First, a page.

Coming up

Don't miss




Who's next in Paris, an event with international ready-to-wear and fashion accessories collections

Read more


Tunisia's Carthage International Festival turns 50

Read more


Muslims and Christians clean up Bangui, and violence spirals out of control in Algeria's Gardaia

Read more


Is there such thing as 'telegenic' victims of war?

Read more


2014-07-22 07:21 IN THE FRENCH PRESS

Read more


Michel Sidibé, UNAIDS Executive Director

Read more


Dalia Grybauskaite, President of the Republic of Lithuania

Read more


Online scammers exploit MH17 crash

Read more


Too many graphic images from Gaza ?

Read more

  • A call for harmony in riot-hit ‘Little Jerusalem’ Paris suburb

    Read more

  • Israel identifies ‘missing’ soldier in Gaza

    Read more

  • Hollande says French warship delivery will ‘depend on Russia’s attitude’

    Read more

  • Colombia's Rodriguez signs ' €80m' contract with Real Madrid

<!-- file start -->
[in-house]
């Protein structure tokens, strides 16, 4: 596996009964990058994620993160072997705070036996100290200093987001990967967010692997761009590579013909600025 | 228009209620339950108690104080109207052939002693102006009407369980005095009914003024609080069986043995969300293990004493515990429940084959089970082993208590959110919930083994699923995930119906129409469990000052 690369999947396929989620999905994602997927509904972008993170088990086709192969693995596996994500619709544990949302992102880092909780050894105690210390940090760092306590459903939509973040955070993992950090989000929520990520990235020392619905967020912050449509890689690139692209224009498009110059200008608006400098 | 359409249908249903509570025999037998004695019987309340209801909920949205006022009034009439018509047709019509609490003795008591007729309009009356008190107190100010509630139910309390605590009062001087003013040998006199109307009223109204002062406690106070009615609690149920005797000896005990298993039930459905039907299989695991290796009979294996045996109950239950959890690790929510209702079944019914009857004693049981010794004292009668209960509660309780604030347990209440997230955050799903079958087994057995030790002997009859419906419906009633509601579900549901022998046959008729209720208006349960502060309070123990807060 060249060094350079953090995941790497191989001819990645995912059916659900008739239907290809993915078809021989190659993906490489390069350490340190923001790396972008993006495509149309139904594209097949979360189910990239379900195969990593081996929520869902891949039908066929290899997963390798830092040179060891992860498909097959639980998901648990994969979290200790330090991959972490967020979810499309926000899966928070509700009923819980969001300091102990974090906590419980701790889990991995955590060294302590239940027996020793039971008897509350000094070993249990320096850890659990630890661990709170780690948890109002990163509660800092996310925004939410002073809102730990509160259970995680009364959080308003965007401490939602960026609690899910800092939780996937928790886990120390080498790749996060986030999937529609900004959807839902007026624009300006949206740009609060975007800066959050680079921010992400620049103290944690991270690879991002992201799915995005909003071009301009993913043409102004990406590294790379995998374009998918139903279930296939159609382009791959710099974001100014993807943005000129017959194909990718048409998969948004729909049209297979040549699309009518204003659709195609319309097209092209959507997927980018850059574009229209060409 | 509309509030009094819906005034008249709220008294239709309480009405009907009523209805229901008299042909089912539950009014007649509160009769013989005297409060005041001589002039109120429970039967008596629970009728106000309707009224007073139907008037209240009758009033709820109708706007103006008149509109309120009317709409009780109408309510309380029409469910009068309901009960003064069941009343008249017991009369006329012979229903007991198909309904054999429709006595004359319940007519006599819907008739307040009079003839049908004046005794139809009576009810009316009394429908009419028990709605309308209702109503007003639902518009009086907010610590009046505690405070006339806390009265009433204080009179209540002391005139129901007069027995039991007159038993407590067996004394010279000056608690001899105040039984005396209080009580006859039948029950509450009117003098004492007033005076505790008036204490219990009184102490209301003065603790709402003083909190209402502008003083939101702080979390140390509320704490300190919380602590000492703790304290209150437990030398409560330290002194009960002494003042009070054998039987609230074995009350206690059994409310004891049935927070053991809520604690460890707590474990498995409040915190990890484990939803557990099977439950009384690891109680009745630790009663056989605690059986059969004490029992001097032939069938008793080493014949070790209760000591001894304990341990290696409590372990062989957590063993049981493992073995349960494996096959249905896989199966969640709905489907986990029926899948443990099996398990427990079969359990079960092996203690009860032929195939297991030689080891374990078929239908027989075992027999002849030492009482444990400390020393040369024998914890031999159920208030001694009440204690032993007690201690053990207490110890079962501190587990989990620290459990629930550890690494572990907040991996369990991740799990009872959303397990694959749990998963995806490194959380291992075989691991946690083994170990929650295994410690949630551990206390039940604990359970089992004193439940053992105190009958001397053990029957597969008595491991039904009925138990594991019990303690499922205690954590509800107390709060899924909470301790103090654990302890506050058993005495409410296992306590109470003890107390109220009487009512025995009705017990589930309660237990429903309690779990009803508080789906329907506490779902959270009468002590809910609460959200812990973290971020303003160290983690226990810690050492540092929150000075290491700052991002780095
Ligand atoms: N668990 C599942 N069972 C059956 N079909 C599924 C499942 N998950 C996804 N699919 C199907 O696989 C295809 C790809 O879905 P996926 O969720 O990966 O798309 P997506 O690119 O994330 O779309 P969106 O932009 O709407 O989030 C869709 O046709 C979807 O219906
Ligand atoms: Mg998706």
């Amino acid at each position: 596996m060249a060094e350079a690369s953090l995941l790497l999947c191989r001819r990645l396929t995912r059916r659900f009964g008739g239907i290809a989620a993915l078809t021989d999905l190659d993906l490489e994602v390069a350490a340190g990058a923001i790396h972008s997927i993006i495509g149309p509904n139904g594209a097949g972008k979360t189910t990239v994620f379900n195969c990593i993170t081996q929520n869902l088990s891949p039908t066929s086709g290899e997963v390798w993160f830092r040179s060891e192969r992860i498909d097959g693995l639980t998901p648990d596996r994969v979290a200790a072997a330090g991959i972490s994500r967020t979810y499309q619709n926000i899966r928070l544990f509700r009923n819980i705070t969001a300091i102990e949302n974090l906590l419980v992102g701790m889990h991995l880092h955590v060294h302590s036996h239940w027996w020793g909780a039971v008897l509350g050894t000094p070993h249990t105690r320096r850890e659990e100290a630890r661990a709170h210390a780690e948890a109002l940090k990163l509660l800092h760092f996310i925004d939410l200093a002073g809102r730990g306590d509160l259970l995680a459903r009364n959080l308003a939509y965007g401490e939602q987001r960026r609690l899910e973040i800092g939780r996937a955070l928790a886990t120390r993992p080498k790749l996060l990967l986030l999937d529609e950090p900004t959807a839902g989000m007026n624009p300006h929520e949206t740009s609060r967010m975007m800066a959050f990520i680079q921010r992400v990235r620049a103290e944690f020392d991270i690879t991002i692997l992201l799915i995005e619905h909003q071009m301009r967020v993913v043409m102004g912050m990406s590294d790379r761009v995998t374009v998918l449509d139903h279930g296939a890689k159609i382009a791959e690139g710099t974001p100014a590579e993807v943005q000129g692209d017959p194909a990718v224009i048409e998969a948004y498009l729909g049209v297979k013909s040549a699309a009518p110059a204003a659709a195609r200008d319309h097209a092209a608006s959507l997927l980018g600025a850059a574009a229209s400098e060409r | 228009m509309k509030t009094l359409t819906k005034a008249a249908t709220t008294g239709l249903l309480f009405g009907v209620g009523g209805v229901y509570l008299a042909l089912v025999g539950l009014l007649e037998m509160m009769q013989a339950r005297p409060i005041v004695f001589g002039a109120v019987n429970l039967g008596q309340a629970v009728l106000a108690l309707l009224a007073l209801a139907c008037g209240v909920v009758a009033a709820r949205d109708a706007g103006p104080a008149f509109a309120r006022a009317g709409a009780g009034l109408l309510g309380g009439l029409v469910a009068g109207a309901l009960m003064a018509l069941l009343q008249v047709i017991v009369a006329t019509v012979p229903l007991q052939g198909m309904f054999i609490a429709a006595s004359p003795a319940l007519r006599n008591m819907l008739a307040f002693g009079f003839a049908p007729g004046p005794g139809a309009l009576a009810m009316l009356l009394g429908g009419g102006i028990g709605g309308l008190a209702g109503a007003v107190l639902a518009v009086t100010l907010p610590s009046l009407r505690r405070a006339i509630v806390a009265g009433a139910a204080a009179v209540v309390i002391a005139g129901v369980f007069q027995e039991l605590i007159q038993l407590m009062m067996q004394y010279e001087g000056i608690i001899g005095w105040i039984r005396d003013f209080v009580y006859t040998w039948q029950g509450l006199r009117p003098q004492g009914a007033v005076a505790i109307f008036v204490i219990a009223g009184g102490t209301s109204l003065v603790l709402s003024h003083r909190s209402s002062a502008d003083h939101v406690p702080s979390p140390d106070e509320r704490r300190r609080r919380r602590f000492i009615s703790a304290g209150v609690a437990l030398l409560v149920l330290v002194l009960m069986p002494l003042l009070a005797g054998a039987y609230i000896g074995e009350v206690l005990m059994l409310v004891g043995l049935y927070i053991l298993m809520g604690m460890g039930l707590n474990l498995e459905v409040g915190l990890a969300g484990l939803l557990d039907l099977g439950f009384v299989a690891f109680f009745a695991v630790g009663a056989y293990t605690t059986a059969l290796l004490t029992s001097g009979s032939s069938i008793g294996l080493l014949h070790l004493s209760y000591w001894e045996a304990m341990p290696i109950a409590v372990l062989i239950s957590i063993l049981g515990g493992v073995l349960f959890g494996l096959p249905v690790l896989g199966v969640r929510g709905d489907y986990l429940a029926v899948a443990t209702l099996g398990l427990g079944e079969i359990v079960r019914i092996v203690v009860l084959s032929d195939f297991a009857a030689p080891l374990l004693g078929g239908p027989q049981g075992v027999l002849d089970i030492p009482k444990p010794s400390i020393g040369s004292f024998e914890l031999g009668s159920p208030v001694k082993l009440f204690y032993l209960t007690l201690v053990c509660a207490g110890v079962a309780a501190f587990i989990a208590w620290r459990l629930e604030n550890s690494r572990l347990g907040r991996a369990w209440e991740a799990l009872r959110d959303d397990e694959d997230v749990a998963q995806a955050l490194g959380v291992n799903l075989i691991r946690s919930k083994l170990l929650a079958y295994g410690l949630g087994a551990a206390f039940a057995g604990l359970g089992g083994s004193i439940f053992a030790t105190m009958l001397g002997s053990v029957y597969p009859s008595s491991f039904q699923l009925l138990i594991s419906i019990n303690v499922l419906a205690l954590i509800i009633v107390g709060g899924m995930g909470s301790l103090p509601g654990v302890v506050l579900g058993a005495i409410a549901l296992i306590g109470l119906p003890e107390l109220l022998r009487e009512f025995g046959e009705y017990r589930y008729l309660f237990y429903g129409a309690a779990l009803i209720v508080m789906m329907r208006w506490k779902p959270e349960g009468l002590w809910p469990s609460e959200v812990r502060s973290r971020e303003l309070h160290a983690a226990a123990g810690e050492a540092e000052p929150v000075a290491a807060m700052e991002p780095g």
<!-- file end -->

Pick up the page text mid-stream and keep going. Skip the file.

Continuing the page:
Read more

  • Ukraine rebels release bodies, black boxes from flight MH17

    Read more

  • Widodo poised to become Indonesian president

    Read more

  • An ‘explosion of violence’: French press reacts to Gaza protests

    Read more

  • Notorious ‘VIP’ prison in Paris closed for renovations

    Read more

  • Christians in Iraq's Mosul face execution or exodus

    Read more

  • Scores killed as Libyan militias fight over airport

    Read more

  • Ukraine football players refuse to return home after friendly in France

    Read more

  • China steps up communist education to guard against ‘moral decline’

    Read more

  • French rugby stars attacked with machetes and swords

    Read more

  • Hollande announces new military operation in West Africa

    Read more


Karzai asks Pakistan for help with Taliban talks

Text by News Wires

Latest update : 2013-08-26

On his first visit to Islamabad since Pakistan's newly elected Prime Minister Nawaz Sharif took office, Afghan President Hamid Karzai asked for help organising peace talks with the Taliban and called for a joint campaign against extremists.